What Obama May Do Next, At Home And Around The World

Jan 20, 2013
Originally published on January 20, 2013 8:05 am
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As President Barack Obama takes the oath of office today - privately - and tomorrow in public, he inherits plenty of issues on all fronts, domestic and foreign. Joining us now to look at the agenda for the next term, NPR White House correspondent Scott Horsley. Hey, Scott.

SCOTT HORSLEY, BYLINE: Good to be with you.

MARTIN: Ari Shapiro also covers the White House. He's here in the studio. Hi, Ari.


MARTIN: And we're also joined by State Department correspondent Michele Kelemen, who's also here. Hey, Michele.


MARTIN: Ari, let's start with you. President Obama no longer has to worry about re-election. He's free to pursue whatever agenda he pleases. Are we seeing that already?

SHAPIRO: Well, he has said that he is going to put all the weight of his office behind guns. Part of that may be freedom to pursue the agenda he pleases. Part of it may be that the political moment is very different post-Newtown than pre-Newtown. We've seen in all kinds of polls that the American people support gun control measures now in far greater numbers than they did before. One of the most interesting develops on how he will pursue this is that OFA, which used to be Organizing for America, his campaign infrastructure, has reemerged as Organization for Action, this outside group that can raise money and pursue activistic goals presumably to advance President Obama's agenda. It's going to be led by Jim Messina, who ran his campaign. And so, already, just right out of the gate on the issue of gun control, we're seeing a lot of activity to try to energize those grassroots supporters to get them to help advance the gun control agenda as they advanced his campaign goals.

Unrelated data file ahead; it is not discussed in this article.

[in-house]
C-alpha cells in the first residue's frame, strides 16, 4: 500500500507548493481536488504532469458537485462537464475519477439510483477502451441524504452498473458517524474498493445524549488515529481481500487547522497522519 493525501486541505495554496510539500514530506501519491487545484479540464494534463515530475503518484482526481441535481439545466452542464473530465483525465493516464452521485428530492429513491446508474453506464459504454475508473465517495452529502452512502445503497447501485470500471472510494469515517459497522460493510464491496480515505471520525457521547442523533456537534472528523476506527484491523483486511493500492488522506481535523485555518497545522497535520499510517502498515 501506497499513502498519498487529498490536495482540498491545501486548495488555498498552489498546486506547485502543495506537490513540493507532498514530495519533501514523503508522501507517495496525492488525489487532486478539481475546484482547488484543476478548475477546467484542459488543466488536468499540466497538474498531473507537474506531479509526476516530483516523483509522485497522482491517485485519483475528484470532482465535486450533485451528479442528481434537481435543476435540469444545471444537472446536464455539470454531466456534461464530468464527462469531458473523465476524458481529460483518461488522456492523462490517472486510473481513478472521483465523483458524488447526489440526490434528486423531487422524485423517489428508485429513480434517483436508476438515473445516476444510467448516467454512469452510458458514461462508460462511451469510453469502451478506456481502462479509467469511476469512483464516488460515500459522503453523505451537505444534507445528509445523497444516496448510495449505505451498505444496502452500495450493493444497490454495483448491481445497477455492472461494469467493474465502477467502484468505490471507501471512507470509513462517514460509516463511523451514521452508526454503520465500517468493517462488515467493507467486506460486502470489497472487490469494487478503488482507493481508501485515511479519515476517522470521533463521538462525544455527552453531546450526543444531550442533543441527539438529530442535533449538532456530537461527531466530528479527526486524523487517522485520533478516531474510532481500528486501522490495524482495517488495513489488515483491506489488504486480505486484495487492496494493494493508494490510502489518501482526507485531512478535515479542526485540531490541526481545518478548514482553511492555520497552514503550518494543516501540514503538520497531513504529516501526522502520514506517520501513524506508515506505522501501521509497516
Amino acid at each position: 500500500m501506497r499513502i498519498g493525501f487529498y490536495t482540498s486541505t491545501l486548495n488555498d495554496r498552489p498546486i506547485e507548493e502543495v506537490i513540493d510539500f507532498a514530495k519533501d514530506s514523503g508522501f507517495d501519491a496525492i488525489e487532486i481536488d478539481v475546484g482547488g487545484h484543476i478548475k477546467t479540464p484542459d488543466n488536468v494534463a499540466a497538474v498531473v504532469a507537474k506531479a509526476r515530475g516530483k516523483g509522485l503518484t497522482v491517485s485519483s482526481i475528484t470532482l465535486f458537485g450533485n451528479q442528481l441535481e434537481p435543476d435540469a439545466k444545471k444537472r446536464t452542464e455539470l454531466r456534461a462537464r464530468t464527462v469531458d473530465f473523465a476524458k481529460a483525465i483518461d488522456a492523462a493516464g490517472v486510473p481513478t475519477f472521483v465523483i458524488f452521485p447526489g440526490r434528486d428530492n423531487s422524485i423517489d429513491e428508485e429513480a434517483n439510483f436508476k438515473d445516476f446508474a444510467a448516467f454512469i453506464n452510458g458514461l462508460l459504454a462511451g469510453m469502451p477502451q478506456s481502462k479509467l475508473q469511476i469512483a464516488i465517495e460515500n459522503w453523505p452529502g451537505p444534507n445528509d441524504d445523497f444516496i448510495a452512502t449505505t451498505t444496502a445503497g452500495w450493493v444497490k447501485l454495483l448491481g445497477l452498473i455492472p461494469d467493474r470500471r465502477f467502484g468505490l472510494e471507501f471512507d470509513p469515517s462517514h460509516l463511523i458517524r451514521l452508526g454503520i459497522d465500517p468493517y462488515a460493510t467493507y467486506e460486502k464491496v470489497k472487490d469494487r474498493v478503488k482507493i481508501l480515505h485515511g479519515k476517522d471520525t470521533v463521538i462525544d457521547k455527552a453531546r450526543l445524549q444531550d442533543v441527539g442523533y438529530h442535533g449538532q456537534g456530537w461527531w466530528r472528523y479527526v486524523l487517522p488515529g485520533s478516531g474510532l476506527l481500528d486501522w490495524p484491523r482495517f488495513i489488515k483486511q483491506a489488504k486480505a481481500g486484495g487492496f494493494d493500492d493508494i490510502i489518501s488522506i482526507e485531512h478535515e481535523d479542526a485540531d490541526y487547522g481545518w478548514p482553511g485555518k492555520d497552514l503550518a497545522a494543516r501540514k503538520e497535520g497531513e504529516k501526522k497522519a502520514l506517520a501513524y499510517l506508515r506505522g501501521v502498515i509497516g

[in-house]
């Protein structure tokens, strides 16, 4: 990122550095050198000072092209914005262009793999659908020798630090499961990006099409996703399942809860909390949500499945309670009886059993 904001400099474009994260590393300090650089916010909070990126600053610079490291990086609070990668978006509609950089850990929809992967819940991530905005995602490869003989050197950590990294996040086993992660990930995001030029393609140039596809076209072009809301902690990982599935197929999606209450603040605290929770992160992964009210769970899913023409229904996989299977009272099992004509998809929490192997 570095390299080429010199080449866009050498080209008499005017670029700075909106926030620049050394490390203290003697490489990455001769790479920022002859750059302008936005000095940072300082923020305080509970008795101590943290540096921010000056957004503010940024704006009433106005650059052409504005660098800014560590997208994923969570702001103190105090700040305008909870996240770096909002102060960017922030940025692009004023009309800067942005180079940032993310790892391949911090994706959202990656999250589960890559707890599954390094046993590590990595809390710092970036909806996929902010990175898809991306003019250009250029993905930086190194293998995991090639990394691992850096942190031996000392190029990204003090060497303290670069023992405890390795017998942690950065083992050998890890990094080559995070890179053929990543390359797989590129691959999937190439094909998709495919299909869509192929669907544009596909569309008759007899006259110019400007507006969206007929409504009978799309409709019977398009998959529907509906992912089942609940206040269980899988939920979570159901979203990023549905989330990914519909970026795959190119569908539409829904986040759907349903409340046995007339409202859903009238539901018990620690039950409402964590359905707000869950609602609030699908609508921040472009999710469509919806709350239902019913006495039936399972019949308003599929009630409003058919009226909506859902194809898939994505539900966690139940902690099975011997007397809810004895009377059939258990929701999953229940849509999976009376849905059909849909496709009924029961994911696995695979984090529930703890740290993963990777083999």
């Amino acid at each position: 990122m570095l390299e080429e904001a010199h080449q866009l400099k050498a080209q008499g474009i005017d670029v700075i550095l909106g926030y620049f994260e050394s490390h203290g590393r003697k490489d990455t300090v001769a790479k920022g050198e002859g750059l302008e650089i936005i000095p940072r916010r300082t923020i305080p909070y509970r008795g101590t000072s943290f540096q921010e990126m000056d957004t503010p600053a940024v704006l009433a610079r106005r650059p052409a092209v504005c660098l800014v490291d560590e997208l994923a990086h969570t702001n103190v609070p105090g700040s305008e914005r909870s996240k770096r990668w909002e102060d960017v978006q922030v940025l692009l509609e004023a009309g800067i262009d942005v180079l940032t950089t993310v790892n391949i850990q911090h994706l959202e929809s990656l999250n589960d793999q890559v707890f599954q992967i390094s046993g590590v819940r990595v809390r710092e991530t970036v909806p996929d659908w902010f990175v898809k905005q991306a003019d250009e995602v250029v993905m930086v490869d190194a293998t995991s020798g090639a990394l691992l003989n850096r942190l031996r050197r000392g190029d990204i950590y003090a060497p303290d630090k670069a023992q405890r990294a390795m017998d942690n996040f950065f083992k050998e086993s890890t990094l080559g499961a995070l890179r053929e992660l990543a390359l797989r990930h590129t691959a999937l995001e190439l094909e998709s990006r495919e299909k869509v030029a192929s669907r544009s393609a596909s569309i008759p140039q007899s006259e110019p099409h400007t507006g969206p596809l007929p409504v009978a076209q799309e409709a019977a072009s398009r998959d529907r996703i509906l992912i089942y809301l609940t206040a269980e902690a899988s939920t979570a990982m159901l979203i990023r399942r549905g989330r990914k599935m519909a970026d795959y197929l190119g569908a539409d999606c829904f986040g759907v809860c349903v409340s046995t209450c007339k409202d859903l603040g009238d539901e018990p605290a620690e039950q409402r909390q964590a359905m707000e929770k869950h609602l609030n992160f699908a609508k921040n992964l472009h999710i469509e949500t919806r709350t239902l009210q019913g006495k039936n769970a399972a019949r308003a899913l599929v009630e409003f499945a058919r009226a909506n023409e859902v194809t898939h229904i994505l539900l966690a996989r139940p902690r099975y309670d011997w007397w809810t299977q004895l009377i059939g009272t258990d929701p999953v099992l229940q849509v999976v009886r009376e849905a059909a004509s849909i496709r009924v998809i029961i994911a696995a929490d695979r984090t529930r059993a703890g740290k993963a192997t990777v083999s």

MARTIN: What about immigration reform? I mean, in his first term, this is something that President Obama tried and failed. Is this still something that he is committed to?

SHAPIRO: Yes. And the big change on immigration reform seems to be that Republicans are coming around to it. We saw Marco Rubio recently endorse what looks very similar to President Obama's plan. And Paul Ryan, a prominent House Republican, who was a vice presidential nominee, endorsed the Rubio plan. I think many people believe this is something that actually could get done in the second term in a bipartisan way, even though it was so, so difficult to accomplish in the first term.

MARTIN: I want to turn now to Scott Horsley. Scott, obviously, the economy is front and center in the president's agenda this next term. Congressional Republicans are saying before he does anything else, before he tackles any of the problems and challenges Ari just outlined, he has to deal with the budget deficit. Is that a problem for the president?

HORSLEY: We don't - dealing with the deficit isn't necessarily a problem for the president, but his goal is to do so in a way that doesn't fundamentally change the social safety net and doesn't drain too much money out of the economy in the short run. We've already seen a bit of a hit with the end of the payroll tax cut. But ideally, he'd like to maybe see some additional money in the short run spent on things like public works projects. And the good news - if you can call it that - is that we've begun to hear from congressional Republicans that they're not going to insist on a knockdown drag-out fight over the debt ceiling - at least a temporary extension of the debt ceiling. The problem for the president is if he has to keep going back to the debt ceiling every three months or so, it's going to make it that much harder to turn to gun control or immigration or anything else.